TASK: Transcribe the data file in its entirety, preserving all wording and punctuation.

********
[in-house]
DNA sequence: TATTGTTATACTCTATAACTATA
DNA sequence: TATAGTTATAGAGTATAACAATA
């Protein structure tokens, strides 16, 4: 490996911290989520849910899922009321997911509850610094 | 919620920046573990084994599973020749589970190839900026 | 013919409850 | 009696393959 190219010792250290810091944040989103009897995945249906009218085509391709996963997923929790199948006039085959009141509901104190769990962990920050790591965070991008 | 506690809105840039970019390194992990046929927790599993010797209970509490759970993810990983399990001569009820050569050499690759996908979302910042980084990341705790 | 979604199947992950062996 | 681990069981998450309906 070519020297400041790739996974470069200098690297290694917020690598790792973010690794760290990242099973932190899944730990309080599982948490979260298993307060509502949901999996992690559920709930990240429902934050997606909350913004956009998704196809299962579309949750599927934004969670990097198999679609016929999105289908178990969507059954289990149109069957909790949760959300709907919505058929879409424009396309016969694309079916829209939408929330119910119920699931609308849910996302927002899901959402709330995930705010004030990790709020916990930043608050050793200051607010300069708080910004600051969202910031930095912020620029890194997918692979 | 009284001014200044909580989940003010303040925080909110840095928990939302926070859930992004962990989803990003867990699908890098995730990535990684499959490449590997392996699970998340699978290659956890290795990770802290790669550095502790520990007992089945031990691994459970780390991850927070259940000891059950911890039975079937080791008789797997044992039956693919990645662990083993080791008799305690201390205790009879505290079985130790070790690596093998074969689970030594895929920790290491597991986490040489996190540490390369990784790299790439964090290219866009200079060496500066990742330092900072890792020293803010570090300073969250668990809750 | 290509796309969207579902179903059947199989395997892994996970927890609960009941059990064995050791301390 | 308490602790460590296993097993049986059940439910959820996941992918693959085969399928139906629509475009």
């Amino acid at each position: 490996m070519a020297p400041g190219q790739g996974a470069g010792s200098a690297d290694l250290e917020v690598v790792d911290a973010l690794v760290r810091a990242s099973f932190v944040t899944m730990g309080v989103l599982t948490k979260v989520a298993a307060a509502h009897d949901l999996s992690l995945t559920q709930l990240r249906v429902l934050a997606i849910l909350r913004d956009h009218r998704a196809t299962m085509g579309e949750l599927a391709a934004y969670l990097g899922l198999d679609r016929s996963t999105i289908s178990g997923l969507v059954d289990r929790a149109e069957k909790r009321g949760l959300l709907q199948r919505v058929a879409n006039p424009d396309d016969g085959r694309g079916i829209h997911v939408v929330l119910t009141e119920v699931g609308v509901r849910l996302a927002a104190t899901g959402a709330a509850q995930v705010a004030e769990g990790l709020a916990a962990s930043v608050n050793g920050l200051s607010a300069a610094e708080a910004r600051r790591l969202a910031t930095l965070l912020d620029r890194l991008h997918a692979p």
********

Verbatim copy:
[in-house]
DNA sequence: TATTGTTATACTCTATAACTATA
DNA sequence: TATAGTTATAGAGTATAACAATA
């Protein structure tokens, strides 16, 4: 490996911290989520849910899922009321997911509850610094 | 919620920046573990084994599973020749589970190839900026 | 013919409850 | 009696393959 190219010792250290810091944040989103009897995945249906009218085509391709996963997923929790199948006039085959009141509901104190769990962990920050790591965070991008 | 506690809105840039970019390194992990046929927790599993010797209970509490759970993810990983399990001569009820050569050499690759996908979302910042980084990341705790 | 979604199947992950062996 | 681990069981998450309906 070519020297400041790739996974470069200098690297290694917020690598790792973010690794760290990242099973932190899944730990309080599982948490979260298993307060509502949901999996992690559920709930990240429902934050997606909350913004956009998704196809299962579309949750599927934004969670990097198999679609016929999105289908178990969507059954289990149109069957909790949760959300709907919505058929879409424009396309016969694309079916829209939408929330119910119920699931609308849910996302927002899901959402709330995930705010004030990790709020916990930043608050050793200051607010300069708080910004600051969202910031930095912020620029890194997918692979 | 009284001014200044909580989940003010303040925080909110840095928990939302926070859930992004962990989803990003867990699908890098995730990535990684499959490449590997392996699970998340699978290659956890290795990770802290790669550095502790520990007992089945031990691994459970780390991850927070259940000891059950911890039975079937080791008789797997044992039956693919990645662990083993080791008799305690201390205790009879505290079985130790070790690596093998074969689970030594895929920790290491597991986490040489996190540490390369990784790299790439964090290219866009200079060496500066990742330092900072890792020293803010570090300073969250668990809750 | 290509796309969207579902179903059947199989395997892994996970927890609960009941059990064995050791301390 | 308490602790460590296993097993049986059940439910959820996941992918693959085969399928139906629509475009």
């Amino acid at each position: 490996m070519a020297p400041g190219q790739g996974a470069g010792s200098a690297d290694l250290e917020v690598v790792d911290a973010l690794v760290r810091a990242s099973f932190v944040t899944m730990g309080v989103l599982t948490k979260v989520a298993a307060a509502h009897d949901l999996s992690l995945t559920q709930l990240r249906v429902l934050a997606i849910l909350r913004d956009h009218r998704a196809t299962m085509g579309e949750l599927a391709a934004y969670l990097g899922l198999d679609r016929s996963t999105i289908s178990g997923l969507v059954d289990r929790a149109e069957k909790r009321g949760l959300l709907q199948r919505v058929a879409n006039p424009d396309d016969g085959r694309g079916i829209h997911v939408v929330l119910t009141e119920v699931g609308v509901r849910l996302a927002a104190t899901g959402a709330a509850q995930v705010a004030e769990g990790l709020a916990a962990s930043v608050n050793g920050l200051s607010a300069a610094e708080a910004r600051r790591l969202a910031t930095l965070l912020d620029r890194l991008h997918a692979p």